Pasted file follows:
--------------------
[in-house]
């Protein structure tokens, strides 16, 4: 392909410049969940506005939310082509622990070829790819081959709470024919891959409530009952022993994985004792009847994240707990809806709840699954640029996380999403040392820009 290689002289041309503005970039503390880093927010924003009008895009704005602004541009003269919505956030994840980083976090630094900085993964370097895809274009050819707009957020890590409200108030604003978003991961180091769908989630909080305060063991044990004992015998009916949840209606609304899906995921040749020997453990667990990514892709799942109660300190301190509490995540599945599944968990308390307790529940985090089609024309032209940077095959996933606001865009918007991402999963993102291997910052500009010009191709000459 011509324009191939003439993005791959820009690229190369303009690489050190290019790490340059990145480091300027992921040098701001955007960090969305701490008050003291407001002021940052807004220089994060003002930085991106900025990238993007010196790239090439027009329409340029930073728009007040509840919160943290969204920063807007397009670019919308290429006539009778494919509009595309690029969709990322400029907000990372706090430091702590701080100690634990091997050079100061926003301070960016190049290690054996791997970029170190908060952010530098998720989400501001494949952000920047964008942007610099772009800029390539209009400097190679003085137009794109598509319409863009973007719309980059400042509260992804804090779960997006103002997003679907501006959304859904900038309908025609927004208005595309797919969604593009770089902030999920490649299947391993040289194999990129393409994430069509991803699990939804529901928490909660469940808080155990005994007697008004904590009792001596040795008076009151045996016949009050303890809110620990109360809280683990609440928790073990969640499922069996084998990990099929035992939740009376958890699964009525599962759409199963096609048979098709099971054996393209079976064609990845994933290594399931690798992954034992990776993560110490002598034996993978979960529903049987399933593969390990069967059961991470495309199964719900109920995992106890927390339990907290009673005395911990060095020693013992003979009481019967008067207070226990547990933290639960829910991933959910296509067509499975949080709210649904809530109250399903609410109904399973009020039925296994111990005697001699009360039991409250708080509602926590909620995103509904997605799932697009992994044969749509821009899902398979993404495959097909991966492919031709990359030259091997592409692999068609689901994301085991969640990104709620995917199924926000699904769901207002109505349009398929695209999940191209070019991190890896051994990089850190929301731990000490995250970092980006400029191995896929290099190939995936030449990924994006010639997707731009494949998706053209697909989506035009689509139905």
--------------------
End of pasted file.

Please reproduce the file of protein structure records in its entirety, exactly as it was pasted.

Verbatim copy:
[in-house]
């Protein structure tokens, strides 16, 4: 392909410049969940506005939310082509622990070829790819081959709470024919891959409530009952022993994985004792009847994240707990809806709840699954640029996380999403040392820009 290689002289041309503005970039503390880093927010924003009008895009704005602004541009003269919505956030994840980083976090630094900085993964370097895809274009050819707009957020890590409200108030604003978003991961180091769908989630909080305060063991044990004992015998009916949840209606609304899906995921040749020997453990667990990514892709799942109660300190301190509490995540599945599944968990308390307790529940985090089609024309032209940077095959996933606001865009918007991402999963993102291997910052500009010009191709000459 011509324009191939003439993005791959820009690229190369303009690489050190290019790490340059990145480091300027992921040098701001955007960090969305701490008050003291407001002021940052807004220089994060003002930085991106900025990238993007010196790239090439027009329409340029930073728009007040509840919160943290969204920063807007397009670019919308290429006539009778494919509009595309690029969709990322400029907000990372706090430091702590701080100690634990091997050079100061926003301070960016190049290690054996791997970029170190908060952010530098998720989400501001494949952000920047964008942007610099772009800029390539209009400097190679003085137009794109598509319409863009973007719309980059400042509260992804804090779960997006103002997003679907501006959304859904900038309908025609927004208005595309797919969604593009770089902030999920490649299947391993040289194999990129393409994430069509991803699990939804529901928490909660469940808080155990005994007697008004904590009792001596040795008076009151045996016949009050303890809110620990109360809280683990609440928790073990969640499922069996084998990990099929035992939740009376958890699964009525599962759409199963096609048979098709099971054996393209079976064609990845994933290594399931690798992954034992990776993560110490002598034996993978979960529903049987399933593969390990069967059961991470495309199964719900109920995992106890927390339990907290009673005395911990060095020693013992003979009481019967008067207070226990547990933290639960829910991933959910296509067509499975949080709210649904809530109250399903609410109904399973009020039925296994111990005697001699009360039991409250708080509602926590909620995103509904997605799932697009992994044969749509821009899902398979993404495959097909991966492919031709990359030259091997592409692999068609689901994301085991969640990104709620995917199924926000699904769901207002109505349009398929695209999940191209070019991190890896051994990089850190929301731990000490995250970092980006400029191995896929290099190939995936030449990924994006010639997707731009494949998706053209697909989506035009689509139905």